In this case, examples of solvents that dissolve a triacetyl cellulose film or cause swelling thereof include ethers such as dibutyl ether, dimethoxymethane, dimethoxyethane, diethoxyethane, propylene oxide, dioxane, dioxalan, trioxane, tetrahydrofuran, anisole, and phenetol, partial ketones such as acetone, methyl ethyl ketone, diethyl ketone, dipropyl ketone, diisobutyl ketone, cyclopentanone, cyclohexanone, methyl cyclohexanone, and methyl cyclohexanone, esters such as ethyl formate, propyl formate, n-pentyl formate, methyl acetate, ethyl acetate, methyl propionate, ethyl propionate, n-pentyl acetate, and γ-butyrolactone, and cellosolves such as methyl cellosolve, cellosolve, butyl cellosolve, and cellosolve acetate. These solvents can be used individually or in combinations of two or more thereof.

Examples of solvents that neither dissolve a triacetyl cellulose film nor cause swelling thereof include aromatic hydrocarbons such as toluene, xylene, cyclohexanone, and cyclohexylbenzene, hydrocarbons such as n-hexane, and partial ketones such as methyl isobutyl ketone and methyl butyl ketone. These solvents can be used individually or in combinations of two or more thereof.

In accordance with the present invention, an additive that is called a surface adjusting agent may be added to prevent the occurrence of coating defects such as repelling and unevenness in the antiglare layer (coating film) that is formed by coating the coating liquid for forming an antiglare layer. Depending on the action thereof, the surface adjusting agent is also called a leveling agent, an antifoaming agent, an interface tension adjusting agent, and a surface tension adjusting agent, but all these agents act to decrease the surface tension of the coating film (antiglare layer).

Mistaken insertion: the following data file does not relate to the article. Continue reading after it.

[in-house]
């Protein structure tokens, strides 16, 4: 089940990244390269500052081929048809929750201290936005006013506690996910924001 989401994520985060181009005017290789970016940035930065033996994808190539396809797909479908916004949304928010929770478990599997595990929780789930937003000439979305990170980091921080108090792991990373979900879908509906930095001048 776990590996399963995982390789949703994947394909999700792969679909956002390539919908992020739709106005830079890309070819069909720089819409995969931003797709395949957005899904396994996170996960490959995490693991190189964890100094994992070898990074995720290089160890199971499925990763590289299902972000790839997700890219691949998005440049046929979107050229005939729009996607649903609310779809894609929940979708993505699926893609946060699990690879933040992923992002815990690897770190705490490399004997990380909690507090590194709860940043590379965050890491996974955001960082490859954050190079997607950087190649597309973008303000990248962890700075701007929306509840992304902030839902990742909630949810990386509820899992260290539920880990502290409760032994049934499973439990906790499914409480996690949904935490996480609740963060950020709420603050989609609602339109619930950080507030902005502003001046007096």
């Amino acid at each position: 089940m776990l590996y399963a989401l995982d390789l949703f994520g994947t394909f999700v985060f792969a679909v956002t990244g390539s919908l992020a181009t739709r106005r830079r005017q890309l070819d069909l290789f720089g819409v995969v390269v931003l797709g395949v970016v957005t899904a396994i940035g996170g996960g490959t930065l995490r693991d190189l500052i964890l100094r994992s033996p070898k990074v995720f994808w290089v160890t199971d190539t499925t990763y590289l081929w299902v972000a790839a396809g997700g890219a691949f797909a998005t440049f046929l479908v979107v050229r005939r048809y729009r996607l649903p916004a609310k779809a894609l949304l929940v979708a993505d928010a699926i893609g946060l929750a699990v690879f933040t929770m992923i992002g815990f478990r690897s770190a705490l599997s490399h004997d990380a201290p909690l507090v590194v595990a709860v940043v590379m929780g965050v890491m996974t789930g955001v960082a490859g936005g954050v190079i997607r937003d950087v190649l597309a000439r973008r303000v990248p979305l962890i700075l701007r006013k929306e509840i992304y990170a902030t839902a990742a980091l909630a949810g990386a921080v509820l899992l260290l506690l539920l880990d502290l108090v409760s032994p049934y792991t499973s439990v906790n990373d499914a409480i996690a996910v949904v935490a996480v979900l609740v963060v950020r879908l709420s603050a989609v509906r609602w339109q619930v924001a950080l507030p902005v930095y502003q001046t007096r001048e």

Examples of additives that are usually used as the surface adjusting agent include silicone-based additive, fluorine-containing additive, and acrylic additives. Examples of suitable silicone-based additives include derivatives having polydimethylsiloxane as the basic structure in which a side chain of the polydimethylsiloxane structure is modified. For example, a polyether-modified dimethyl siloxane can be used as the silicone additive. Compounds having a perfluoroalkyl group are used as fluorine-containing additives.

In addition to the above-described surface adjusting agent, other additives may be also added to the coating liquid for forming an antiglare layer in accordance with the present invention. However, it is preferred that these additives produce no adverse effect on the transparency and light diffusing ability of the antiglare layer that is formed. Examples of functional additives include an antistatic agent, an ultraviolet absorbing agent, an infrared absorbing agent, an antifouling agent, a water repellent, a refractive index adjusting agent, an adhesiveness increasing agent, and a curing agent. As a result, functions other than the antiglare function, such as an antistatic function, an ultraviolet absorption function, an infrared absorption function, an antifouling function, and a water repellent function can be imparted to the antiglare layer formed.

The coating liquid for forming an antiglare layer is coated on the transparent substrate to form a coating film.

A coating method using a roll coater, a reverse roll coater, a gravure coater, a knife coater, a bar coater, or a die coater can be used as a method for coating the coating liquid for forming an antiglare layer on the transparent substrate. Among these coaters, a die coater suitable for high-speed coating based on a roll-to-roll system is preferably used. The concentration of solids in the coating liquid differs depending on the coating method. The concentration of solids generally may be 30-70 wt. %.

Next, a coating apparatus using a die coater in accordance with the present invention will be described below. FIG. 4 is a schematic drawing of a coating apparatus using a die coater in accordance with the present invention. The apparatus using a die coater in accordance with the present invention has a structure in which a die head 30 is connected by a pipe 31 to a coating liquid tank 32, and the coating liquid for forming an antiglare layer that is located in the coating liquid tank 32 is pumped by a liquid pump 33 into the die head 30. The coating liquid that has been pumped into the die head 30 is ejected from a slit gap, and a coating film is formed on a transparent substrate 11. By using a wound transparent substrate 11 and a rotary roller 35, it is possible to form a coating film continuously on the transparent substrate by a roll-to-roll system.

After a step of forming the coating film, a drying process to remove the solvent which remains in the coating film is implemented. Examples of suitable drying means include heating, air blowing, and hot air blowing. In addition, it may also be possible to remove the solvent by drying naturally.